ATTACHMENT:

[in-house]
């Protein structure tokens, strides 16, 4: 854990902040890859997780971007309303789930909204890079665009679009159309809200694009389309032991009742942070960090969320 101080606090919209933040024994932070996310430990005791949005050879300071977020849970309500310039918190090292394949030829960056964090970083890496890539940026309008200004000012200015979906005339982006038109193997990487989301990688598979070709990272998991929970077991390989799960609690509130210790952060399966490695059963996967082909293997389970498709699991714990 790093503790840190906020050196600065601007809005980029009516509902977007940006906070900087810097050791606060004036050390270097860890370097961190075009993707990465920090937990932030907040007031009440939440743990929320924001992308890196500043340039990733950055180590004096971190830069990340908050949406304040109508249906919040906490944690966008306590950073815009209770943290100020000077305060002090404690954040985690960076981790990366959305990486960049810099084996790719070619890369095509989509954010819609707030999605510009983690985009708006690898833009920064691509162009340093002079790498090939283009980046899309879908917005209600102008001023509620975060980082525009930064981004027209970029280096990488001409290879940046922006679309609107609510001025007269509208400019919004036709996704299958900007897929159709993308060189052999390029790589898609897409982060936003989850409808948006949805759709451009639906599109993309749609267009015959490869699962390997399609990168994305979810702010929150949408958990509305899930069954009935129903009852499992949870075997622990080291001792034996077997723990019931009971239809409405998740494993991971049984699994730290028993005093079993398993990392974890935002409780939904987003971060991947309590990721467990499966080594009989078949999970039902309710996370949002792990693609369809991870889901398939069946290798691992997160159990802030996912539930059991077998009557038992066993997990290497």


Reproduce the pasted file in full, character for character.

[in-house]
């Protein structure tokens, strides 16, 4: 854990902040890859997780971007309303789930909204890079665009679009159309809200694009389309032991009742942070960090969320 101080606090919209933040024994932070996310430990005791949005050879300071977020849970309500310039918190090292394949030829960056964090970083890496890539940026309008200004000012200015979906005339982006038109193997990487989301990688598979070709990272998991929970077991390989799960609690509130210790952060399966490695059963996967082909293997389970498709699991714990 790093503790840190906020050196600065601007809005980029009516509902977007940006906070900087810097050791606060004036050390270097860890370097961190075009993707990465920090937990932030907040007031009440939440743990929320924001992308890196500043340039990733950055180590004096971190830069990340908050949406304040109508249906919040906490944690966008306590950073815009209770943290100020000077305060002090404690954040985690960076981790990366959305990486960049810099084996790719070619890369095509989509954010819609707030999605510009983690985009708006690898833009920064691509162009340093002079790498090939283009980046899309879908917005209600102008001023509620975060980082525009930064981004027209970029280096990488001409290879940046922006679309609107609510001025007269509208400019919004036709996704299958900007897929159709993308060189052999390029790589898609897409982060936003989850409808948006949805759709451009639906599109993309749609267009015959490869699962390997399609990168994305979810702010929150949408958990509305899930069954009935129903009852499992949870075997622990080291001792034996077997723990019931009971239809409405998740494993991971049984699994730290028993005093079993398993990392974890935002409780939904987003971060991947309590990721467990499966080594009989078949999970039902309710996370949002792990693609369809991870889901398939069946290798691992997160159990802030996912539930059991077998009557038992066993997990290497």